Her story is a haunting reminder of why
it should be illegal to chain
Storm was just 2 years old when she strangled to death at the end of her chain after being chained
up outdoors like a rusty old bicycle and left unsupervised.
calls about Storm’s horrific death flooded our office, PETA wrote to the mayor
of the town in which she died, Portsmouth, Virginia, asking him to introduce “Storm’s
Law,” an ordinance
that would ban or seriously restrict chaining.

Storm’s owners claim to suspect foul
play, but cruel people—who often poison or shoot dogs because they are annoyed
by their barking or steal them for use as “bait dogs” in dogfights
or to sell to laboratories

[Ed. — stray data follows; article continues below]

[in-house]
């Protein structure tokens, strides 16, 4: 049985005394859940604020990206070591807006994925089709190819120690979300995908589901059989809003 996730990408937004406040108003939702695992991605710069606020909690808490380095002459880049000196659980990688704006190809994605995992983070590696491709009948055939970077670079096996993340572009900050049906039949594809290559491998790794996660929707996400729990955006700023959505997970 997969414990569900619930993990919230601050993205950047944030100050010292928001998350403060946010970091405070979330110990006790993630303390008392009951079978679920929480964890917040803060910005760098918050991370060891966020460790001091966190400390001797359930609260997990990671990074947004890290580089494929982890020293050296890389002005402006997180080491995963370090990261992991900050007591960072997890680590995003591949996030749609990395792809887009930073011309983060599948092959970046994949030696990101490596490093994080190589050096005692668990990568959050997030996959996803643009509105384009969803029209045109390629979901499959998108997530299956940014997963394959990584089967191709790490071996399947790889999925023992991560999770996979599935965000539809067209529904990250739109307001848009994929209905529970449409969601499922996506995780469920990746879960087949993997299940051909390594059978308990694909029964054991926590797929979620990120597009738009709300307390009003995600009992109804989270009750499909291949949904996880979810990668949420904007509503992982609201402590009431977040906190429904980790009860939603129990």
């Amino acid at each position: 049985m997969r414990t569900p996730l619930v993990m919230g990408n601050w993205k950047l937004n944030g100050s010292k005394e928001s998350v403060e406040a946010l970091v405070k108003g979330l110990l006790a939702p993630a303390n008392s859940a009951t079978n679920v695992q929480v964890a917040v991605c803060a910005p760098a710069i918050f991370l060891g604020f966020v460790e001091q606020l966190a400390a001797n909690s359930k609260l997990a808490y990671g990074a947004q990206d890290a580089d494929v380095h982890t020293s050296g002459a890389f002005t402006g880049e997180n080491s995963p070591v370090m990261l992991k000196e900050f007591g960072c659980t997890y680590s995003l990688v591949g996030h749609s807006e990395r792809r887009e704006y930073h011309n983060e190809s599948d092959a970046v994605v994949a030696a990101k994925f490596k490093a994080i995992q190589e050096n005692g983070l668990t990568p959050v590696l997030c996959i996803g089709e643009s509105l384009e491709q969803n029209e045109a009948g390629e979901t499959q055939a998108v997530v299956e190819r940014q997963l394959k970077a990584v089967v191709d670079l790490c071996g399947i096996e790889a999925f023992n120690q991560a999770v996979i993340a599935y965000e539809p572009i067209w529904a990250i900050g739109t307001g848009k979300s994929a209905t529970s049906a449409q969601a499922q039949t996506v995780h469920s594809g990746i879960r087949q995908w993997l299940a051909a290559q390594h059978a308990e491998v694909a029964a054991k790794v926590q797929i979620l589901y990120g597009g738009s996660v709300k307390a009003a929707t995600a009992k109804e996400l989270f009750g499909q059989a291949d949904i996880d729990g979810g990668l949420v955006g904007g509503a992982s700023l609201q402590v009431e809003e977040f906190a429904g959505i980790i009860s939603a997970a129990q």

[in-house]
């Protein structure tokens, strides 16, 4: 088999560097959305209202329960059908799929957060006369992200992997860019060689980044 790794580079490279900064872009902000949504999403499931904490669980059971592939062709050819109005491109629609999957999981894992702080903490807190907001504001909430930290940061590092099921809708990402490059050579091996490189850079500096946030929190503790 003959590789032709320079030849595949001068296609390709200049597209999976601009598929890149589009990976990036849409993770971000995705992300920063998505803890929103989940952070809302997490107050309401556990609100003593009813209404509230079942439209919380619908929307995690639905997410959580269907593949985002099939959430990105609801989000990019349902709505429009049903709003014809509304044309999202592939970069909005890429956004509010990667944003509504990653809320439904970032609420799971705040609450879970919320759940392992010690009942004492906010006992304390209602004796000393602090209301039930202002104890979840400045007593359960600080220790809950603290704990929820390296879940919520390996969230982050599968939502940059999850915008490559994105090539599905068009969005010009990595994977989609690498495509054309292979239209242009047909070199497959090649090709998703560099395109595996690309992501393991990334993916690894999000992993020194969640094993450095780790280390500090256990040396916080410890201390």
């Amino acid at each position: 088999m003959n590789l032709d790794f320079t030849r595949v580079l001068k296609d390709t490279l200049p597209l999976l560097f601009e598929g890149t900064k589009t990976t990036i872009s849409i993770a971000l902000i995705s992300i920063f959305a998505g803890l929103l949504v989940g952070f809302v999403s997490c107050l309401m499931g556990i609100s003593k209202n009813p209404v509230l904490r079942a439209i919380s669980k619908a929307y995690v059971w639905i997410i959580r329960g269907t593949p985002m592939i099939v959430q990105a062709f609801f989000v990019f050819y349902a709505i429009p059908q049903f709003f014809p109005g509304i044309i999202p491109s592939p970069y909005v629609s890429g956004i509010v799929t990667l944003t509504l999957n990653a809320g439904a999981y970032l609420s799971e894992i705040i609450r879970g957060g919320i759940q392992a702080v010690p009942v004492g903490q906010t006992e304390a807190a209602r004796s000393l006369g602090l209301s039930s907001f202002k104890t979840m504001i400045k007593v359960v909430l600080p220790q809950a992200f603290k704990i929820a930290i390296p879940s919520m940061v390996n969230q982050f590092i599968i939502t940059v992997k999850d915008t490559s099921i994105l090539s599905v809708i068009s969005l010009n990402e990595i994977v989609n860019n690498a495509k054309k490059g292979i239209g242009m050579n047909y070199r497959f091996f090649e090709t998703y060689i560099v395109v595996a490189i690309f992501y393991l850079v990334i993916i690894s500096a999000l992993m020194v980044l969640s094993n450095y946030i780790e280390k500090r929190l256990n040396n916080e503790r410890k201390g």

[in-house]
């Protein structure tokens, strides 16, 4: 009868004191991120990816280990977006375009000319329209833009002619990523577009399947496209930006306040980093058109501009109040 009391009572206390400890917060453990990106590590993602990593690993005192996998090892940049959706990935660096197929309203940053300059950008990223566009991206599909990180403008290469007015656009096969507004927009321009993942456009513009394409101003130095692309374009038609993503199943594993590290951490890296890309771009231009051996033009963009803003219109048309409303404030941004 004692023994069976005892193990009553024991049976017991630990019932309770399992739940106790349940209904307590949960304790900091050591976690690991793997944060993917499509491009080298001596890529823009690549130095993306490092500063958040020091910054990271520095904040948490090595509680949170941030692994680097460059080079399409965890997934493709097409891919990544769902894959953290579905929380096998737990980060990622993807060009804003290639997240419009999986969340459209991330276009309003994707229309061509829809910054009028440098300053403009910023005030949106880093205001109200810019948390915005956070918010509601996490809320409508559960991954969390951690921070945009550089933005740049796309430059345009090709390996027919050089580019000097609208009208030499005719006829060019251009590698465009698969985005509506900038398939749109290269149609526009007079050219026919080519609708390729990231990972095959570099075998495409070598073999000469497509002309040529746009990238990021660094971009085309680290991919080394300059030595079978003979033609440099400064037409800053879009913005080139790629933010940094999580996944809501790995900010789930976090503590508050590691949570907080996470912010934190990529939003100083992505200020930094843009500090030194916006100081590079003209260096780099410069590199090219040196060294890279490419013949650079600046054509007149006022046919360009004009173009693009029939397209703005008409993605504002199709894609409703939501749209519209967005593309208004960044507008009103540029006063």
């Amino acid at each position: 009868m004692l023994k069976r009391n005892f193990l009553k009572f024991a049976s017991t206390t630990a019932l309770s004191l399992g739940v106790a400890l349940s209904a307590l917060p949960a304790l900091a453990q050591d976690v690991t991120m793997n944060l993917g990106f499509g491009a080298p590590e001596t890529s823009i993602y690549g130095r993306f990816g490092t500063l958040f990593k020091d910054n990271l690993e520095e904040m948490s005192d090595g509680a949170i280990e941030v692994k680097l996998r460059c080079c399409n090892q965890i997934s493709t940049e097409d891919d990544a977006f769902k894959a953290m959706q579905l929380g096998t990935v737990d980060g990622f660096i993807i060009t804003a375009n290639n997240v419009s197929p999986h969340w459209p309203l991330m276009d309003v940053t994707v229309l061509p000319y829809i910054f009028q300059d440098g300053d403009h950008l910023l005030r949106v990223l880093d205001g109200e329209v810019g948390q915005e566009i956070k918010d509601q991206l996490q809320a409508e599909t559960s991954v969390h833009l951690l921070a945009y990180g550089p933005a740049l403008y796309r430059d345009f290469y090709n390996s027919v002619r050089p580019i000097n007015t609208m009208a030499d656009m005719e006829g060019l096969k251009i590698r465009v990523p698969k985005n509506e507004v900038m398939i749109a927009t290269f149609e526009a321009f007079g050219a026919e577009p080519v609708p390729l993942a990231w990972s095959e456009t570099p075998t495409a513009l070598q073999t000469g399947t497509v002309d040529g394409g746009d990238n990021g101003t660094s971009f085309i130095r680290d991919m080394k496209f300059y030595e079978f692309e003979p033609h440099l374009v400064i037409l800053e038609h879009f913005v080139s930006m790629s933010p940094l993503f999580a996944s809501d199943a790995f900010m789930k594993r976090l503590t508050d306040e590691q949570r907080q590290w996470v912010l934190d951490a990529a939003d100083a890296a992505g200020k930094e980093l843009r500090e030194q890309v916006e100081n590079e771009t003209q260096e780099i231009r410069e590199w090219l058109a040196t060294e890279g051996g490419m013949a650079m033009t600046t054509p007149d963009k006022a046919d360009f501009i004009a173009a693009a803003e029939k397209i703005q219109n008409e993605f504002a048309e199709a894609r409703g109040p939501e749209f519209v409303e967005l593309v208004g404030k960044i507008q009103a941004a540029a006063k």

for experimentation—are only one of the many dangers that chained dogs face. Obviously,
Storm should have never been chained in her sad little mud patch to begin with.

receives hundreds of reports of chained dogs, like the one pictured here, every

Dogs can strangle or injure themselves
when their chains become tangled, or they can be attacked by other animals. Often
deprived of food, water,
veterinary care, and shelter,
chained dogs routinely suffer from a range of maladies, including malnutrition,
dehydration, flea infestations, mange, and untreated injuries, and can freeze
to death or die of heatstroke.

And dogs aren’t the only ones who suffer
the ill effects of chaining. Subjecting a social pack animal to a life of
isolation contributes to aggressive behavior, making chained dogs three
as likely to bite.

More than 120 jurisdictions
have passed laws banning or restricting chaining. If, like Portsmouth, your
area still allows dogs to be chained, please use PETA’s tips
to get a chaining ordinance passed.

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Article source: PETA Files

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